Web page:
D2 collects a rock on an unnamed seamount 180 nautical miles south of Midway Island. Image courtesy of the NOAA Office of Ocean Exploration and Research, 2016 Hohonu Moana. Download larger version (jpg, 737 KB).
Dive 8: March 11, 2016
A featherstar, or unstalked, crinoid that was found attached to a coral during Dive 8. A discussion ensues around unbranched corals that are sometimes branched and whether crinoids or other animals could facilitate that by disturbing the coral's tissue and making room for other corals to grow. Video courtesy of the NOAA Office of Ocean Exploration and Research, 2016 Hohonu Moana. Download larger version (mp4, 114.0 MB).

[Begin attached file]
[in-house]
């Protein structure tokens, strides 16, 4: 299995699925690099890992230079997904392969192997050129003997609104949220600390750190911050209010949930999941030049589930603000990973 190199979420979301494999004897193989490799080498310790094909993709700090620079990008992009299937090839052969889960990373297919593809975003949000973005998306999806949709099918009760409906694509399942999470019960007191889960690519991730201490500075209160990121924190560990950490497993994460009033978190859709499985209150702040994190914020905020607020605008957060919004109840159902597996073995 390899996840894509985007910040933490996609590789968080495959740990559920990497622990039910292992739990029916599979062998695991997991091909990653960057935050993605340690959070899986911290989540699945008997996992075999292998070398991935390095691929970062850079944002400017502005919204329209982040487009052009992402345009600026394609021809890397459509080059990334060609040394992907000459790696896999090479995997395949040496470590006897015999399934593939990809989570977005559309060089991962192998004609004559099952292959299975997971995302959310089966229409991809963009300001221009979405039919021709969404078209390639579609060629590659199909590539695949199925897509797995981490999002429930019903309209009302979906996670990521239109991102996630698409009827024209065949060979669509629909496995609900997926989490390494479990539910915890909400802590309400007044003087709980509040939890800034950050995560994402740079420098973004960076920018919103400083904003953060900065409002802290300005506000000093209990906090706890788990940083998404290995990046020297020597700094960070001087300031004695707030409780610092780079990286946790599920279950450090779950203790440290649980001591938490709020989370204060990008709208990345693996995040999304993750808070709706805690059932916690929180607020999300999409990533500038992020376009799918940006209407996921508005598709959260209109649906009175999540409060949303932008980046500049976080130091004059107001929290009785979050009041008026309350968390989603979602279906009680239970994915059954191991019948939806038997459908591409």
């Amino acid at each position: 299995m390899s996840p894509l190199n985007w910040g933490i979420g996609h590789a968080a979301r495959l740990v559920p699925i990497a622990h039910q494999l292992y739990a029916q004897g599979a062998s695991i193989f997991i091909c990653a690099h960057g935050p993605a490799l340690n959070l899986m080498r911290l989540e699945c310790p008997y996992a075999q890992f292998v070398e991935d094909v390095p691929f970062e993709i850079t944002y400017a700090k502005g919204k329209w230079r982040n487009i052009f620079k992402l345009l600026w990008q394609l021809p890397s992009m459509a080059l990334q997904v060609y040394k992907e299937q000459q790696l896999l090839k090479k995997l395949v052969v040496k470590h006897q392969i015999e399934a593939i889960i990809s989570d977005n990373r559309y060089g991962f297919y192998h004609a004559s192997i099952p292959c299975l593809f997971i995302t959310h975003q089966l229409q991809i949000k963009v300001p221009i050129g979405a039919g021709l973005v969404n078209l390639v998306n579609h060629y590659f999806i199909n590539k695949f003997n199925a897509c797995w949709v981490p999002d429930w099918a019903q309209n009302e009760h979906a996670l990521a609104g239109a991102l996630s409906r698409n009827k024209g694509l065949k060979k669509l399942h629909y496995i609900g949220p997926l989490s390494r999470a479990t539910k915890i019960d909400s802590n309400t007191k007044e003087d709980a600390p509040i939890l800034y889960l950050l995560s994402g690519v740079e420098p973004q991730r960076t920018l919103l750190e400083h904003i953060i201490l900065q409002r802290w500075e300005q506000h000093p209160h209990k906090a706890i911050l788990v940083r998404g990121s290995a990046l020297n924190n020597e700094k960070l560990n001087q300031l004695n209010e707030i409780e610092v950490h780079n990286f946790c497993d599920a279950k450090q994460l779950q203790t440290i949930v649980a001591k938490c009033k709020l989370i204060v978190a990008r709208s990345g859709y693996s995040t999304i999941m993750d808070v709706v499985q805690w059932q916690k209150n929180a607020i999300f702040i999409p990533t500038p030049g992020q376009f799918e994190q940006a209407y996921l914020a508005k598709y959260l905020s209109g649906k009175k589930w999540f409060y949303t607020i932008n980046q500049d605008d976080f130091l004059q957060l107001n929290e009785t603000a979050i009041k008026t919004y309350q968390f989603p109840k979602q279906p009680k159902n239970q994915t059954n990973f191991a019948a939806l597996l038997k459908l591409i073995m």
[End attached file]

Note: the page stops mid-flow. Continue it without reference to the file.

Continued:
Dive 8 was on a ridge located on the top portion of an unnamed seamount. The seamount is located ~200 miles south of Midway and was chosen as the last dive site of this expedition due to its geographic position and transit considerations to Kwajalein Atoll. The seamount was only mapped during this expedition and had therefore never been previously surveyed. The remotely operated vehicle (ROV) landed on the ridge crest at a depth of 3,994 meters. The substrate consisted of rounded cobble to boulder talus with little to no sediment and cemented by Mn crust. The bottom substrate was inhabited by a moderate density of sponges and corals. A moderate current was observed from the east towards the west. As the ROV moved up along the ridge crest, the density of corals remained moderate. Further up the slope, the ROV collected a coral specimen of Chrysogorgia that no one could identify. This species was relatively common throughout the dive. Along this portion of the dive track were channels incised in to the seafloor with light sediment concentrations and smaller cobble-pebble aggregations suggestive of downslope transport via these structures. As the ROV continued to move up the slope, the density of benthic animals remained moderately high. At 3,915 meters, the ROV collected a sample of a bamboo coral. Towards the end of the dive, the ROV moved towards and over the steep southern flank of the ridge crest that was constructed of pillow lava structures with no obvious layering. Here, the substrate was covered by a high density of barnacles, but sponges and corals were less abundant than on the ridge crest. The ROV left the bottom at a depth of 3,924 meters. Sadly, this was the last dive of the cruise, so once the ROV was on deck, we commenced transiting to the Marshall Islands.